Jailbreak in Red States

Daniel Horowitz asks: “Who needs George Soros when you have Republicans. . .enacting his number one agenda item – de-incarceration?” Horowitz’s case in point is Oklahoma:

The Koch-funded “conservative” organizations have convinced Oklahoma Republicans to embark on a one-sided mission of prison release rather than stemming the tide of growing crime. They have made them feel guilty about having the highest incarceration rate of any state.

Yet rather than identifying case-by-case individuals for release, the state’s politicians successfully passed State Question 780, which downgraded drug and theft crimes across the board. They followed up with it last year by making those changes retroactive. This led to the single largest prison release in one day in our nation’s history, when 462 felons walked out the door on November 4.

The predictable result has been a crime wave.

Last week, the Oklahoma County Sheriff’s Office announced a new task force to combat the growing burglary trend and placed the blame squarely on the new laws. “Since the threshold of certain crimes changed some felonies to misdemeanors back in 2017 we have seen a steady increase of thefts in Oklahoma County,” wrote the sheriff’s office in a Facebook post on November 13.

According to the Oklahoma State Bureau of Investigations, larceny crimes increased in Oklahoma County, by far the most populous and urban county in the state, by more than 7 percent from 2017 to 2018. The statewide problems with retail theft continue to rise. Mark Meyers, spokesman for the sheriff’s office, observed that “it’s basically just a free for all right now through portions of Oklahoma County” and that they are finding inmates bragging about how they communicate with networks of thieves. “They understand the law and even take calculators with them to make sure they are stealing less than $1,000,” said Meyers.

Oklahoma’s lenient approach to crime appears also to be producing a wave of homelessness:

Jason Hicks, the president of the Oklahoma District Attorneys Association, warned that the homeless population is “exploding” in some cities precisely because the recent leniencies are enticing them to return. “The comments that they’re getting back is, ‘We’re moving into Oklahoma because we know that we’re not going to get into any trouble and we can do our drugs and do it all day long and there’s no consequences for that issue,’” Hicks said at a recent state House Judiciary Committee hearing.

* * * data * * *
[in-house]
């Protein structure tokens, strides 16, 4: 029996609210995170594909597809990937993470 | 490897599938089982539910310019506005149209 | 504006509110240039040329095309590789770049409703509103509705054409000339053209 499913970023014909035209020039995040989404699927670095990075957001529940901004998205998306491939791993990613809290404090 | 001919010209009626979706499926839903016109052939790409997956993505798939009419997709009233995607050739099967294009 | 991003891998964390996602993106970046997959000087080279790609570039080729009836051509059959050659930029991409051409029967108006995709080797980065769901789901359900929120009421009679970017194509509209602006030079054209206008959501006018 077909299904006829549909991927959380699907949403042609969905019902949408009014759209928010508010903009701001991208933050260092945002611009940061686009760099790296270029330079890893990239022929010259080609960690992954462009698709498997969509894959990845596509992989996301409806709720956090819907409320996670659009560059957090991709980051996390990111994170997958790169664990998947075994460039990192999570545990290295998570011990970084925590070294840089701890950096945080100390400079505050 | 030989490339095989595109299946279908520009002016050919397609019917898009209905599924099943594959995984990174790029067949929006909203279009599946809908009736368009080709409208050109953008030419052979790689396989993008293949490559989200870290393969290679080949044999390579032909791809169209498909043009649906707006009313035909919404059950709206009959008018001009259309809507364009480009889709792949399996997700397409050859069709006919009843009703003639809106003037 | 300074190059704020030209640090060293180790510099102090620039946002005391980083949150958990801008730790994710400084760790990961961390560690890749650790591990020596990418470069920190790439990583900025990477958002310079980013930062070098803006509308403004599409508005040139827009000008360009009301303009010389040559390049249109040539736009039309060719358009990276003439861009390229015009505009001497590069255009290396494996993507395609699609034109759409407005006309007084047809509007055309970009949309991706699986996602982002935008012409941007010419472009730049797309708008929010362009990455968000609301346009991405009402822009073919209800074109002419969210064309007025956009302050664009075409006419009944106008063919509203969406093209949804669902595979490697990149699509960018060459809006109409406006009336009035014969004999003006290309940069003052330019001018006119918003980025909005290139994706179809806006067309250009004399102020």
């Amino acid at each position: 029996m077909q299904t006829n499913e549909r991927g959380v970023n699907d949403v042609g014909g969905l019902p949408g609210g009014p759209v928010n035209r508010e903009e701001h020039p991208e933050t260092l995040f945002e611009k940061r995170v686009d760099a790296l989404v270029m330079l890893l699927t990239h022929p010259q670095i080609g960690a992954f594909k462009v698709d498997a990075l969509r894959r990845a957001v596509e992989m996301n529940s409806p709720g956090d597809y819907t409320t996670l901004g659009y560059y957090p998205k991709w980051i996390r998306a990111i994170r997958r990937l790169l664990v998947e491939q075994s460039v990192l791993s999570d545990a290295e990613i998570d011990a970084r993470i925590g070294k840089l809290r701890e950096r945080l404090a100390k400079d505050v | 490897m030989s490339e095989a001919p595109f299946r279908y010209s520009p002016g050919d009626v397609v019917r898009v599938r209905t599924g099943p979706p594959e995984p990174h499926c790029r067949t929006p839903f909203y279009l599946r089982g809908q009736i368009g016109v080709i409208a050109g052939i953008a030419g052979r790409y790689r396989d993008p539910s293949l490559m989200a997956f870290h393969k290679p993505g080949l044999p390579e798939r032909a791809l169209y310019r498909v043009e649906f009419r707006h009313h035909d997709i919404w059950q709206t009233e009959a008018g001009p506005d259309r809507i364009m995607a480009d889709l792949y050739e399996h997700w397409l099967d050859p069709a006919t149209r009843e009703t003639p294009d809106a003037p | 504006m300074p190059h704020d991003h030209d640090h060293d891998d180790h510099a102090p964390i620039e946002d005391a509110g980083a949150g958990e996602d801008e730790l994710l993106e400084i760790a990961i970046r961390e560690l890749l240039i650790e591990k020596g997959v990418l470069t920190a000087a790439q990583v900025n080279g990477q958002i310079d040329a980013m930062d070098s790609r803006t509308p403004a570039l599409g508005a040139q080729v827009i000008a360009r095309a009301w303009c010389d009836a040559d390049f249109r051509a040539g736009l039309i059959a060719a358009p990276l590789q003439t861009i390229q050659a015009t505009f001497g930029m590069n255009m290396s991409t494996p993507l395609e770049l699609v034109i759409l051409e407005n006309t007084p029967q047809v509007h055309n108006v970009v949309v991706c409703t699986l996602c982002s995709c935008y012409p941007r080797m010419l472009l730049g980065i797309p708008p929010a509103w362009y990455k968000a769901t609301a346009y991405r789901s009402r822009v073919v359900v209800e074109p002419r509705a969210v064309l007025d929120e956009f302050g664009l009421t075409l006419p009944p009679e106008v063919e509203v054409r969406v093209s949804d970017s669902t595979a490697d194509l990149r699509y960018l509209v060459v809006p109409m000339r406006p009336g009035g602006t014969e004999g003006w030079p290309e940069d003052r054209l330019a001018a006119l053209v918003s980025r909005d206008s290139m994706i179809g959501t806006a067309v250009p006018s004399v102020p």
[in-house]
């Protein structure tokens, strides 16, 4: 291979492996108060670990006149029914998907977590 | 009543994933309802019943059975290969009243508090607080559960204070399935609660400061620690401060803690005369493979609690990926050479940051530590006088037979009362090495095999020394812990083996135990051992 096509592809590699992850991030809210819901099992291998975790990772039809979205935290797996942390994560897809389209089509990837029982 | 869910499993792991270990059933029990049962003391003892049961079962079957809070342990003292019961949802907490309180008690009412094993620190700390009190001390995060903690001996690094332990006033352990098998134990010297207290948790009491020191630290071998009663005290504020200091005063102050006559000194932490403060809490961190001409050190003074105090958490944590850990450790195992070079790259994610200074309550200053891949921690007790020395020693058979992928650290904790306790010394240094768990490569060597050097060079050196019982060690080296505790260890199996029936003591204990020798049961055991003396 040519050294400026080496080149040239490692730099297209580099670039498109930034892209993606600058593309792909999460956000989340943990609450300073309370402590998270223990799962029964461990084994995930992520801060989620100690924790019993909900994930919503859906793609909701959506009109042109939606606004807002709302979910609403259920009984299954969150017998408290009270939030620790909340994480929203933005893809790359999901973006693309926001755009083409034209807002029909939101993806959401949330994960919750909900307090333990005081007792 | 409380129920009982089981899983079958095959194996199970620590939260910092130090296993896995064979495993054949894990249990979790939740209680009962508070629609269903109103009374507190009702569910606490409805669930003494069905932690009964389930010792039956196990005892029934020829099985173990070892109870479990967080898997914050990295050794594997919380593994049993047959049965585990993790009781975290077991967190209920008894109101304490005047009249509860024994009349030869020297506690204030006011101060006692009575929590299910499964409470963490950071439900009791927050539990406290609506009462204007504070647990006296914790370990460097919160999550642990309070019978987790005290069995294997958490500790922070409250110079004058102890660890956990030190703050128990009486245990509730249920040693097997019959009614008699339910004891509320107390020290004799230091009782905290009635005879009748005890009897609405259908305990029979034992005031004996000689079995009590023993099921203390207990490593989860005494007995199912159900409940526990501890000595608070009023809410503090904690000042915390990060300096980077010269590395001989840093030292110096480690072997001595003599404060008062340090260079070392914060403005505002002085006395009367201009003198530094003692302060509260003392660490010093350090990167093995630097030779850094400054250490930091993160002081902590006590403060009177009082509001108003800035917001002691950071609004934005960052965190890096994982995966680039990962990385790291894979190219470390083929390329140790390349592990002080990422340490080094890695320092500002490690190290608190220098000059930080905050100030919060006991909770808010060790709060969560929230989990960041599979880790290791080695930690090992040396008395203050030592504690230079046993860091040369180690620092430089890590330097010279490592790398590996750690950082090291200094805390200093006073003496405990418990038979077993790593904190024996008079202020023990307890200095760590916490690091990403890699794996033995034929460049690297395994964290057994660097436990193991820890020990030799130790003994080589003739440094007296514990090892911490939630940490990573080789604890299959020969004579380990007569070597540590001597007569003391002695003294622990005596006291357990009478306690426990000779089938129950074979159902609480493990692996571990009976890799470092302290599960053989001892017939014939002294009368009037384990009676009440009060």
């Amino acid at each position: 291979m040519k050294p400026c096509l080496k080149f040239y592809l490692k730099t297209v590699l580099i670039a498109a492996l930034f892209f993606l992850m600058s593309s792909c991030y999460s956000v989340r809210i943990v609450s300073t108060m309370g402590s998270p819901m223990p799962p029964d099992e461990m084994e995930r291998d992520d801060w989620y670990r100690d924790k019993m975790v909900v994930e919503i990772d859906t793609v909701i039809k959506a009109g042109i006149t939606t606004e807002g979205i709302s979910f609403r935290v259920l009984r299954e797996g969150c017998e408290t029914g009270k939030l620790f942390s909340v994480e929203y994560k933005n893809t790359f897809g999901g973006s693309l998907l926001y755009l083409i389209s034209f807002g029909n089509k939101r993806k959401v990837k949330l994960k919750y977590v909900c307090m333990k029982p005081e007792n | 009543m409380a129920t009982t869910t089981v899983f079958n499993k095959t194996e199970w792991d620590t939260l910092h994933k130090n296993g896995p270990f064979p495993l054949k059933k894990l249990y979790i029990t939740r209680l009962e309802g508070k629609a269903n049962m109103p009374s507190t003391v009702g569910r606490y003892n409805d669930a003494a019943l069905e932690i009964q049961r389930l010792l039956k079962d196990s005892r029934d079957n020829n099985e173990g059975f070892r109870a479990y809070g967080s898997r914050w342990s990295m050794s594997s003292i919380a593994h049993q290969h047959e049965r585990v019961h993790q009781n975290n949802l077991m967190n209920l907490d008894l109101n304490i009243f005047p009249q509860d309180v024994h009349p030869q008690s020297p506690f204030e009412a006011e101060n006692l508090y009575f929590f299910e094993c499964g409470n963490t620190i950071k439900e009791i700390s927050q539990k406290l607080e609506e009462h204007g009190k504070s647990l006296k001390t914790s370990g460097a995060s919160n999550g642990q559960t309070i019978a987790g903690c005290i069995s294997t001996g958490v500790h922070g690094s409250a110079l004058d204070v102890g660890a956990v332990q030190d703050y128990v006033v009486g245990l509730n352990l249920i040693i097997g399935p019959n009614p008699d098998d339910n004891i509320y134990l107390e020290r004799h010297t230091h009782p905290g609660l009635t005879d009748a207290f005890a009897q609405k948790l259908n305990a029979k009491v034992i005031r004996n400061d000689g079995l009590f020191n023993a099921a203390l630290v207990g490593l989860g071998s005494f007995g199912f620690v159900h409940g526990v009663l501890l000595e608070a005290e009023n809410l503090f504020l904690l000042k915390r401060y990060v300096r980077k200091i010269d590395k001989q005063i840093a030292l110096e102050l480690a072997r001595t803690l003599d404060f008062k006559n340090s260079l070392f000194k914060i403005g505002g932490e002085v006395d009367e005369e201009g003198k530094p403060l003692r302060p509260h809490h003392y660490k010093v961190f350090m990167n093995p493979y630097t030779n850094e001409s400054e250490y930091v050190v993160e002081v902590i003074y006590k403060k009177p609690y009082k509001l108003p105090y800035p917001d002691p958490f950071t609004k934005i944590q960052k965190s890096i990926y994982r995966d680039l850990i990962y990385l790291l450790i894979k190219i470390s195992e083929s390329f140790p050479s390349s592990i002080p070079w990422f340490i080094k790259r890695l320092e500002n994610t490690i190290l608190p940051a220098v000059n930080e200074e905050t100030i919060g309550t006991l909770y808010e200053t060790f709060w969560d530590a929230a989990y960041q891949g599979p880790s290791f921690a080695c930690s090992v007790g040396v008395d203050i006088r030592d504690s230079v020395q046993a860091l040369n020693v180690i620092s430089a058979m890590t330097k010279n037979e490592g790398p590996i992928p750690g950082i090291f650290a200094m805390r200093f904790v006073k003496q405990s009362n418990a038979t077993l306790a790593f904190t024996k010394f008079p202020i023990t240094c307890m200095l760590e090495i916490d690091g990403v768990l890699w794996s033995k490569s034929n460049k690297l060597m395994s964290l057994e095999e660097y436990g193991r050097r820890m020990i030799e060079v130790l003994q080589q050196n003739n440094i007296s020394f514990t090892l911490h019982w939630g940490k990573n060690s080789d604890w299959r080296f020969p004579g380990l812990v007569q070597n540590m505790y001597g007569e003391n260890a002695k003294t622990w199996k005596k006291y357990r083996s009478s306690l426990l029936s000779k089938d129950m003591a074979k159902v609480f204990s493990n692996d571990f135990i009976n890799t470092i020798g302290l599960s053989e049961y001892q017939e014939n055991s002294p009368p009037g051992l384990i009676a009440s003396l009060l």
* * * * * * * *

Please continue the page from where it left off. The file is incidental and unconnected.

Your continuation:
Oklahoma is not the only state in which Koch money, coupled with fuzzy thinking, is moving Republicans to embrace jailbreaks. Bill Lee, the Republican governor of Tennessee, has promised to “empty our jails.”

The deep-thinking Gov. Lee added:

It isn’t going to be easy to get that done. We have to be creative and innovative and disruptive and challenge the way we’ve been doing things forever.

Yes, with rare exceptions — the outset of the French Revolution comes to mind — we have forever declined to empty our jails. I wonder why?

Most of us are familiar with the adverse impacts of downgrading crimes and increasing prison release in major cities like San Francisco. But few understand that Republican governors are bringing San Francisco “criminal justice” policies to Red States like Oklahoma and Tennessee. By so doing, they will be bringing increased crime, homelessness, and drug abuse, as well.

That kind of creativity, innovation, and disruption is best left to George Soros and the far left. It is antithetical to conservatism and to common sense.

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